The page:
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The Untitled Gary Hilborn Project - A Blog

Timing

February 4, 2019

We sat cross-legged on the carpeted floor in Brandy's bedroom. She lived two doors down from me on the street where we grew up - a loop of blacktop with three homes situated in the center of the circle and one on the perimeter. That house on the outside was our house - my mom's, my dad's, my brother's, and mine. Brandy's family lived in the middle of the block with the Scroggs' and the Hammetts' homes on either side. All our fathers were in the military together, and our street was situated on a base known as Camp Beauregard. 

 

On this particular Sunday afternoon, Brandy and I were singing along to a taped recording of the love theme from the movie Mannequin (starring Andrew McCarthy and Kim Cattrall). The song, "Nothing's Gonna Stop Us Now," sung by the group Starship was a tremendous hit that year and could be heard hourly on nearly every Top 40 station throughout the country. 93QID was no exception. But that constant hourly rotation was not nearly constant enough for us. So we did what all enterprising young people did before iTunes; we waited anxiously next to our boom boxes with a blank Maxell cassette in the deck ready to simultaneously press the "Play" and "Record" buttons as soon as we heard the first notes of whichever song we wanted to save for ourselves. It was a good day when you could get the entire track without the DJ talking over the music. The goal was full studio quality.

 

Starship's power ballad opened with a distinctive succession of drum hits, "Din-Din-Din-Din-Din, Dun-Dun-Dun, Bum-Bum-Bum," followed by a synthesized melody that made our hearts soar. Brandy had caught the complete intro and song the day before, so we were now holed up in her bedroom playing it over and over and over and singing along together with the band's vocalists - she with Grace Slick and I with Mickey Thomas.

 

There was one part I couldn't quite get, though. Right after the bridge, Thomas ad-libs a "Hey," and I was determined to nail it. But I always came in too late. "Rewind it," I insisted. And so Brandy would halt the playback with a clunk of the button marked "Stop" which caused the "Play" key to release. She'd then press the "Rewind" arrows for a second or two and start the tape again.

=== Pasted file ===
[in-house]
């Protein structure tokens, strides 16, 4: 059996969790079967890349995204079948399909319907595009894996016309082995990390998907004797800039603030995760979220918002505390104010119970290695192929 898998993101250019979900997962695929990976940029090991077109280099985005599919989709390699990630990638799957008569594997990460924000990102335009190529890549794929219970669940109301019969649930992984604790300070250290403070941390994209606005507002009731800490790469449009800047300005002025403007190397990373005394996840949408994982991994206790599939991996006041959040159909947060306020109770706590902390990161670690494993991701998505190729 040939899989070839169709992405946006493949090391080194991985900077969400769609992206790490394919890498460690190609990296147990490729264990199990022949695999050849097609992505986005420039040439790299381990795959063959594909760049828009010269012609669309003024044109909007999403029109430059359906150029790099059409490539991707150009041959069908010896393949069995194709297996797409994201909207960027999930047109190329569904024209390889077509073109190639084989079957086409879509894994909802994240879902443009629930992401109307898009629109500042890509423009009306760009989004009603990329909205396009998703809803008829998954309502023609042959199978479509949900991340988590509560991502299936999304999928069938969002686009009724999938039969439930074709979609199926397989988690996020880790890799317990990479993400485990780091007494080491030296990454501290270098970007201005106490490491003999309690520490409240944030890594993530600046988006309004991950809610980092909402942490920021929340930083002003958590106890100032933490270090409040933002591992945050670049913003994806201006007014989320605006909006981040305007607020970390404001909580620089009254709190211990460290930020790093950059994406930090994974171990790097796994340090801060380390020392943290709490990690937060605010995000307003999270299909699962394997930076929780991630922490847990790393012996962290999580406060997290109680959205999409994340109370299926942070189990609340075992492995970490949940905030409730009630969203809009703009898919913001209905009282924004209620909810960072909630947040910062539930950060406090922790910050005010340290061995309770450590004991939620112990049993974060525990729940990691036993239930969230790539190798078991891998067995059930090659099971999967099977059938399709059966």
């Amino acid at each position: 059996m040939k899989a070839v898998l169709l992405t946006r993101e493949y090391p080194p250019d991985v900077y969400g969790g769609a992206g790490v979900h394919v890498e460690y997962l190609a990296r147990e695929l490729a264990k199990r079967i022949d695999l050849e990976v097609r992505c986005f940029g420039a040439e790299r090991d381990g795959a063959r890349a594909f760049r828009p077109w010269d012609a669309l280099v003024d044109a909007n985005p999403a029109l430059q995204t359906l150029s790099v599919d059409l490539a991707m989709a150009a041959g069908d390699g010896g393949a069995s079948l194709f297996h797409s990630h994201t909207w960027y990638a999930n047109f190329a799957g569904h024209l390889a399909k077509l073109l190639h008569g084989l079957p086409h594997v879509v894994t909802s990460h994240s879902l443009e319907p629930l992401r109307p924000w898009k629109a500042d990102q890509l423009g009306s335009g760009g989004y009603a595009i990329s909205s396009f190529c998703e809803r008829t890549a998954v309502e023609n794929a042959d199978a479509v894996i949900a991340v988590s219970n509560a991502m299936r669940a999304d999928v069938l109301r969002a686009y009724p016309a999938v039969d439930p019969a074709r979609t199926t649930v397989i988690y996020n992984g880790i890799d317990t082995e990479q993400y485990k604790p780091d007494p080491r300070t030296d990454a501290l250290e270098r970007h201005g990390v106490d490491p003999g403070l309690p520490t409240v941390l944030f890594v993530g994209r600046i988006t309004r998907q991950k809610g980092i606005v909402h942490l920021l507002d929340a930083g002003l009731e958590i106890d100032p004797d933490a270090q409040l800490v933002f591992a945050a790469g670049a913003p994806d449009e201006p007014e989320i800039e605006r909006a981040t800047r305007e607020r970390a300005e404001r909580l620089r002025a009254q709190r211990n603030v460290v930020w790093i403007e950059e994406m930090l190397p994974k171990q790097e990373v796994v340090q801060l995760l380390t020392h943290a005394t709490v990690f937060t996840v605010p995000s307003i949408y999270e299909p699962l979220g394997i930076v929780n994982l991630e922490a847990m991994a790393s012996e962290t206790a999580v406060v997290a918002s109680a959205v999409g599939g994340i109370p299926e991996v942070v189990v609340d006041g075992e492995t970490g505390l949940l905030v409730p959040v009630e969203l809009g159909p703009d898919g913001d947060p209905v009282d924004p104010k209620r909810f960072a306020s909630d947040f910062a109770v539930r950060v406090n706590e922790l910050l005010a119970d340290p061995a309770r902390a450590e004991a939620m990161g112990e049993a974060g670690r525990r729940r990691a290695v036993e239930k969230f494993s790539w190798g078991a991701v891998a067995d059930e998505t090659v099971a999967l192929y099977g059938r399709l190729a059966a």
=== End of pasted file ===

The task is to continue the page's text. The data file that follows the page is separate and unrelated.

"...All that I ever neeee-eed," Grace and Brandy would croon.

"And all...that I want...to dooooo," trilled Mickey and me. 

Then all four of us would come together on, "Is hold you forever. Ever and ever...."

The music would build and then,"Hey!" from Mickey...followed by me...about a half a beat too late.

 

Discouraged, I asked Brandy to rewind again. And again, I'd miss it. And again. And again. She dutifully complied, but before pressing down the "Play" button for the fourth time, she offered a piece of advice: "Just come in a little earlier than you think you should this time."

 

Brandy rewound the tape further so I could have more runway before takeoff. And then she pressed "Play." I felt this anticipation welling up inside me as the bridge began. I knew it was coming, and I was ready to heed Brandy's advice. She was a year older than I, which put her an entire school year ahead. I was placing my trust in her and her wisdom. I heard the familiar build of the music, and then I just went for it. It was like stepping off a ledge. I blurted out the,"Hey!" a little earlier than my head told me I should, and it PERFECTLY SYNCED UP WITH MICKEY'S VOCALS! 

 

The look of satisfaction on my face must have matched the feeling in my heart. She and I both let out a triumphant cheer. Her note taught me about timing. I learned that sometimes we have to jump before it feels exactly right. And sometimes you are richly rewarded for doing so.

 

I was in the gym the other day, and this memory came flooding back to me in the middle of my workout. Music really is a form of time travel. It's amazing how eleven electronic drum hits instantly transported me thirty years and a thousand miles when they unexpectedly came blasting through my Bose earbuds. Suddenly, I was no longer standing in the center of Harlem in sweaty workout clothes. I was back in my childhood friend's bedroom surrounded by posters on wood-paneled walls, stuffed animals stacked neatly on a daybed, and sticker books full of sparkly unicorns. It was 1987, and I was just a few months away from turning twelve. My passion and purpose were about to take hold of my heart in life-altering ways, and Brandy Mays was teaching me about leaps of faith.

 

These past few months have been a deep dive of nostalgia and trips down memory lane for me. I've been thinking about my family. I've been thinking about my youth. I've been thinking about the moments and the experiences that have brought me to where I am today. And where I am today is an incredibly happy place. I'm living an examined life. I'm living my dreams. And I'm living in gratitude. My emotions are very close to the surface lately, and I don't think that's a bad thing. I've made some jumps even when I wasn't entirely sure I was ready. And those jumps have come with these rewards. And on Tuesday of last week, when Mickey hit that "Hey!" I was right there with him. Timing is everything.

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